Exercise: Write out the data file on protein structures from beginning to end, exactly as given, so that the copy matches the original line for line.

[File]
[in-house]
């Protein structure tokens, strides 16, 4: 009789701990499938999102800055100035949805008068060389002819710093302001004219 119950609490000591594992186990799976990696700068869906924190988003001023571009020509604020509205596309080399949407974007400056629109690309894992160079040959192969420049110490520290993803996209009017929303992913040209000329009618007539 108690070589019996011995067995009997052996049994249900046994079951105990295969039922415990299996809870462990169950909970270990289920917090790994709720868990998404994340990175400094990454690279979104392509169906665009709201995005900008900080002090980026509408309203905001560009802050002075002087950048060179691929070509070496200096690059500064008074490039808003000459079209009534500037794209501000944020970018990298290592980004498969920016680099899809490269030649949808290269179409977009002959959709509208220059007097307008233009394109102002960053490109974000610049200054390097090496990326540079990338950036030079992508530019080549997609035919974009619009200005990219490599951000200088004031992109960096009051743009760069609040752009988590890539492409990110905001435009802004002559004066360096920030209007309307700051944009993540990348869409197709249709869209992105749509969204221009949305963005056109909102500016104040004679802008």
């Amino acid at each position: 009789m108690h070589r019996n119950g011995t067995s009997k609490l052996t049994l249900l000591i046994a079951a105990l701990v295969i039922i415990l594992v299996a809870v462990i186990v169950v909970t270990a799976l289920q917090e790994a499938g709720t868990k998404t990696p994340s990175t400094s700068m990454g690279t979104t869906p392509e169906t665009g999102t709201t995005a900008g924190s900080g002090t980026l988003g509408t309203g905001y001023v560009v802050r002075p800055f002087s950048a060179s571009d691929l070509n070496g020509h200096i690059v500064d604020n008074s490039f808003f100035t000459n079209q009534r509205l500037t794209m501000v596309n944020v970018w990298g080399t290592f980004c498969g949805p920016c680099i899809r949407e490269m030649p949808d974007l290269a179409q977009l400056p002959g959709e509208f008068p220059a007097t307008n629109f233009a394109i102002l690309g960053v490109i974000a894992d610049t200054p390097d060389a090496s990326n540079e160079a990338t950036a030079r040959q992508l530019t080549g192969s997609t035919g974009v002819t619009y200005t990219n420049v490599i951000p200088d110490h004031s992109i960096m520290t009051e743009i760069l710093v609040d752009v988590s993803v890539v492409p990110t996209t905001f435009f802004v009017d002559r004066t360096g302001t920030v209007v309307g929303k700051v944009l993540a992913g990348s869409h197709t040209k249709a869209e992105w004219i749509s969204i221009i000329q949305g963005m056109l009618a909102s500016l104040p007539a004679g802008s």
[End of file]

[in-house]
């Protein structure tokens, strides 16, 4: 009789701990499938999102800055100035949805008068060389002819710093302001004219 119950609490000591594992186990799976990696700068869906924190988003001023571009020509604020509205596309080399949407974007400056629109690309894992160079040959192969420049110490520290993803996209009017929303992913040209000329009618007539 108690070589019996011995067995009997052996049994249900046994079951105990295969039922415990299996809870462990169950909970270990289920917090790994709720868990998404994340990175400094990454690279979104392509169906665009709201995005900008900080002090980026509408309203905001560009802050002075002087950048060179691929070509070496200096690059500064008074490039808003000459079209009534500037794209501000944020970018990298290592980004498969920016680099899809490269030649949808290269179409977009002959959709509208220059007097307008233009394109102002960053490109974000610049200054390097090496990326540079990338950036030079992508530019080549997609035919974009619009200005990219490599951000200088004031992109960096009051743009760069609040752009988590890539492409990110905001435009802004002559004066360096920030209007309307700051944009993540990348869409197709249709869209992105749509969204221009949305963005056109909102500016104040004679802008």
């Amino acid at each position: 009789m108690h070589r019996n119950g011995t067995s009997k609490l052996t049994l249900l000591i046994a079951a105990l701990v295969i039922i415990l594992v299996a809870v462990i186990v169950v909970t270990a799976l289920q917090e790994a499938g709720t868990k998404t990696p994340s990175t400094s700068m990454g690279t979104t869906p392509e169906t665009g999102t709201t995005a900008g924190s900080g002090t980026l988003g509408t309203g905001y001023v560009v802050r002075p800055f002087s950048a060179s571009d691929l070509n070496g020509h200096i690059v500064d604020n008074s490039f808003f100035t000459n079209q009534r509205l500037t794209m501000v596309n944020v970018w990298g080399t290592f980004c498969g949805p920016c680099i899809r949407e490269m030649p949808d974007l290269a179409q977009l400056p002959g959709e509208f008068p220059a007097t307008n629109f233009a394109i102002l690309g960053v490109i974000a894992d610049t200054p390097d060389a090496s990326n540079e160079a990338t950036a030079r040959q992508l530019t080549g192969s997609t035919g974009v002819t619009y200005t990219n420049v490599i951000p200088d110490h004031s992109i960096m520290t009051e743009i760069l710093v609040d752009v988590s993803v890539v492409p990110t996209t905001f435009f802004v009017d002559r004066t360096g302001t920030v209007v309307g929303k700051v944009l993540a992913g990348s869409h197709t040209k249709a869209e992105w004219i749509s969204i221009i000329q949305g963005m056109l009618a909102s500016l104040p007539a004679g802008s």